A common practice in politics is the use of the loaded question; that is, a question with a false or questionable presupposition designed to mislead the reader or listener. A typical example of this often used in logics classes is the question “Have you stopped beating your wife.” It presupposes that you have beaten your wife in the past. No matter how one answers a question like this, the listener will often have doubts about the veracity of the answer.
The Republicans are masters at the use of the loaded question. Take for example, the inclusion in one of the health care bills of a provision giving the option for an elderly person to discuss end-of-life issues with his or her doctor. End-of-life issues could be anything from the discussion of hospice care for a chronically ill person through living wills and directives to funeral planning. These are issues that are commonly discussed today – and should be – but are often not covered by one’s medical insurance.
All it took was for Sarah Palin to make the charge that the government health reformers were creating death panels whose task it would be to decide who would live and who would die. Of course that is a charge based on a totally false presupposition, but it was enough to blow this much needed provision right out of the water.
Members of the Middletown Republican Club – I always try to distinguish them from the good, decent registered Republican voters who are my friends and neighbors and whom I have met in my travels throughout Middletown Township – have been perfecting the art of the loaded question for years.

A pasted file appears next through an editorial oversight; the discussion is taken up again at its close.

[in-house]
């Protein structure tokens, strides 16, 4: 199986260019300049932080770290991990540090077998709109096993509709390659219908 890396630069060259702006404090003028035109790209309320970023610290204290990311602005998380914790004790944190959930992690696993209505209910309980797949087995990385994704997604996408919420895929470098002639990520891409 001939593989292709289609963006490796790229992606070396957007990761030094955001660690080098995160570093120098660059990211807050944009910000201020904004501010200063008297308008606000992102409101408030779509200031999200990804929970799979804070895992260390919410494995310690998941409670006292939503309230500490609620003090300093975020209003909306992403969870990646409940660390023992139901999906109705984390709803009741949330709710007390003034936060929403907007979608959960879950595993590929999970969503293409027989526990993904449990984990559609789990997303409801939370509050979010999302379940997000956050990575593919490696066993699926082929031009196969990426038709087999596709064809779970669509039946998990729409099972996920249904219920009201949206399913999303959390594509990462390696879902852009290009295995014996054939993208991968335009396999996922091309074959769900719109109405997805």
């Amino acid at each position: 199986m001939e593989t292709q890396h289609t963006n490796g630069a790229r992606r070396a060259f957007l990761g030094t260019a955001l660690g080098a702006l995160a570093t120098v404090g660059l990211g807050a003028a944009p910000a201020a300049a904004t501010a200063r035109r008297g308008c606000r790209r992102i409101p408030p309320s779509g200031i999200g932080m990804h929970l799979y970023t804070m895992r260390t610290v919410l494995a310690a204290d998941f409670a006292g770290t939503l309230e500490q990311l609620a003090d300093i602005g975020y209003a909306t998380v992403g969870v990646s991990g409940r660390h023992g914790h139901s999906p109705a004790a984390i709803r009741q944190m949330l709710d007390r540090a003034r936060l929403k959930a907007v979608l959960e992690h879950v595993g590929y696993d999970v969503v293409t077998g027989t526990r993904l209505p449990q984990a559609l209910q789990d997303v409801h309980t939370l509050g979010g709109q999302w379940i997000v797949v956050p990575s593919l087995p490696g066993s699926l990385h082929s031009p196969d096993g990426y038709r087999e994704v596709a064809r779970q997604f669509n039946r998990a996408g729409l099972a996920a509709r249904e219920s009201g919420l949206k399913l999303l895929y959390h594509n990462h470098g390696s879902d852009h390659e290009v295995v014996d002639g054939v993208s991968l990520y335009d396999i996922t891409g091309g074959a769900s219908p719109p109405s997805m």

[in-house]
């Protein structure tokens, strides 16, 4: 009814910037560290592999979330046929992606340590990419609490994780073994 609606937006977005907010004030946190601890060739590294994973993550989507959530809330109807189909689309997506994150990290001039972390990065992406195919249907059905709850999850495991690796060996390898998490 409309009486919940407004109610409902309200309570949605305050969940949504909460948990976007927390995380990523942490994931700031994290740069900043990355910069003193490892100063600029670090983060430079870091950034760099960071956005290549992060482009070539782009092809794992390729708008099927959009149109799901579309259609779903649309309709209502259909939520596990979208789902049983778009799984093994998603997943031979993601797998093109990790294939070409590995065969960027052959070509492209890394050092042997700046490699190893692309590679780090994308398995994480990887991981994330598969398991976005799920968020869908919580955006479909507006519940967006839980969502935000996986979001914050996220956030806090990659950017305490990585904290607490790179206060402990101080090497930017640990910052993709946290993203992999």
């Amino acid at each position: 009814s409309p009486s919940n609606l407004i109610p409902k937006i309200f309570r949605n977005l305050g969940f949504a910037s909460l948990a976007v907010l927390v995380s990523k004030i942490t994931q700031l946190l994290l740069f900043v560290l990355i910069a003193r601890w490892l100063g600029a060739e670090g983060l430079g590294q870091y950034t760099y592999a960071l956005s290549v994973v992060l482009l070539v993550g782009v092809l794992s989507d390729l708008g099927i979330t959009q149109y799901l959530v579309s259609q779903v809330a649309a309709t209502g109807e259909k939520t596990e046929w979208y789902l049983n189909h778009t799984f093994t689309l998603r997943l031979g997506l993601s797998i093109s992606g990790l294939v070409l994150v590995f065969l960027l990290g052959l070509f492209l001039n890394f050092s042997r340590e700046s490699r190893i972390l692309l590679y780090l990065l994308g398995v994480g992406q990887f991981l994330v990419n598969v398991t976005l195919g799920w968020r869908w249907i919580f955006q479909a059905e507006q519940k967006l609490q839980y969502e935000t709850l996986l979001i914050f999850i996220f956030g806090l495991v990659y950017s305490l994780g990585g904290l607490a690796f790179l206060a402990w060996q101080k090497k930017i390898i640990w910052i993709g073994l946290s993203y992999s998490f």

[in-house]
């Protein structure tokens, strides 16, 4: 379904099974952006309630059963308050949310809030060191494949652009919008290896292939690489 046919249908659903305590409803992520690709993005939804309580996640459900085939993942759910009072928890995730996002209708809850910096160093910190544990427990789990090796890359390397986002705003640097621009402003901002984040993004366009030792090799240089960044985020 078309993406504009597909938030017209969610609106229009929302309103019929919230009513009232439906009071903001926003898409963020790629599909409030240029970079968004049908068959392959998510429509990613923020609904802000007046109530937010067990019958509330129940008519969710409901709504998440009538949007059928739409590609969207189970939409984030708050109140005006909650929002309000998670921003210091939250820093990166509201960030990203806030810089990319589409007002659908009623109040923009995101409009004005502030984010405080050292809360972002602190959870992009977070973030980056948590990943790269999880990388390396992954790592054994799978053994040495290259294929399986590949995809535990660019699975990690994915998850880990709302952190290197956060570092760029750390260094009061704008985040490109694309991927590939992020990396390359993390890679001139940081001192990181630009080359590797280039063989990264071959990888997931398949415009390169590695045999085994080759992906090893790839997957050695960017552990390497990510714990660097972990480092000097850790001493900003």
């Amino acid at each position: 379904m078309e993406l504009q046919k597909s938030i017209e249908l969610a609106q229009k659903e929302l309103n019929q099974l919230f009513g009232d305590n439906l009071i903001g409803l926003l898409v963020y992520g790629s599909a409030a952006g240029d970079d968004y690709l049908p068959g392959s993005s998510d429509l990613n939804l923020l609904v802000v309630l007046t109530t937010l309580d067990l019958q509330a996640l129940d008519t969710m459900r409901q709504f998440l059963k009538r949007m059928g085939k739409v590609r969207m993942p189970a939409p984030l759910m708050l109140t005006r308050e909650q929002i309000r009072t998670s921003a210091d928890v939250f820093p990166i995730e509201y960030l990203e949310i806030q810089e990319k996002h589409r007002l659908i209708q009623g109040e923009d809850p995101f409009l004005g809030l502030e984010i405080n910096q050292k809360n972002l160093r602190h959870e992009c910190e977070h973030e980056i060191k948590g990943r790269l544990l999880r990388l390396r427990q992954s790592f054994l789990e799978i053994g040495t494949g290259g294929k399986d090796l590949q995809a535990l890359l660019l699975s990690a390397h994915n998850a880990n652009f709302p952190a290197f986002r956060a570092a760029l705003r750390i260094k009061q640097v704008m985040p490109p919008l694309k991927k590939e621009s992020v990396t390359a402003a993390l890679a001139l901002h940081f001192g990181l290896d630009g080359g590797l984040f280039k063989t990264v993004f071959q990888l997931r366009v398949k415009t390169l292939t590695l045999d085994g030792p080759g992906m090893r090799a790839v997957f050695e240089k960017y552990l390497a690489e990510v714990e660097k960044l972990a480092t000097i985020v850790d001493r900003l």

In a recent mailer to residents of the Village of Flowers Mill, they basically ask why I would refuse to engage the voters in a debate. They took a statement I made out of context – that I would be reluctant to accept an invitation to debate at the Village of Flowers Mill – and exclaimed with great flourish that “We find it outrageous that any sitting elected official would refuse to engage the citizens of our community so voters could better understand the positions of every candidate for office.” (Not that anyone could understand their positions on the issues that face Middletown Township from their literature, but more on that tomorrow.)
The article in question was about a resolution passed by the Board of Supervisors allowing Township Hall to be used for a political debate, which would be televised so every resident in the Township would have the opportunity to view it. Given that premise, I said I would be reluctant to hold a debate in the Village of Flowers Mill since the audience would be restricted to members of this community when we now have the means to reach all residents of the Township. A fact our Republican opponents neglected to mention is that the president of the Village of Flowers Mill’s Board agreed that a debate in Township Hall would be preferable.
Also left out was the fact that one of their candidates was quoted in that same article saying that they were contacting the League of Women Voters to set up a debate. This, of course, never happened.
I am sure a lot worse is coming. When candidates don’t have any issues to run on, they attack, distort and obfuscate to try to cover their own inadequacies. Now there – inadequacies – is something they have in abundance.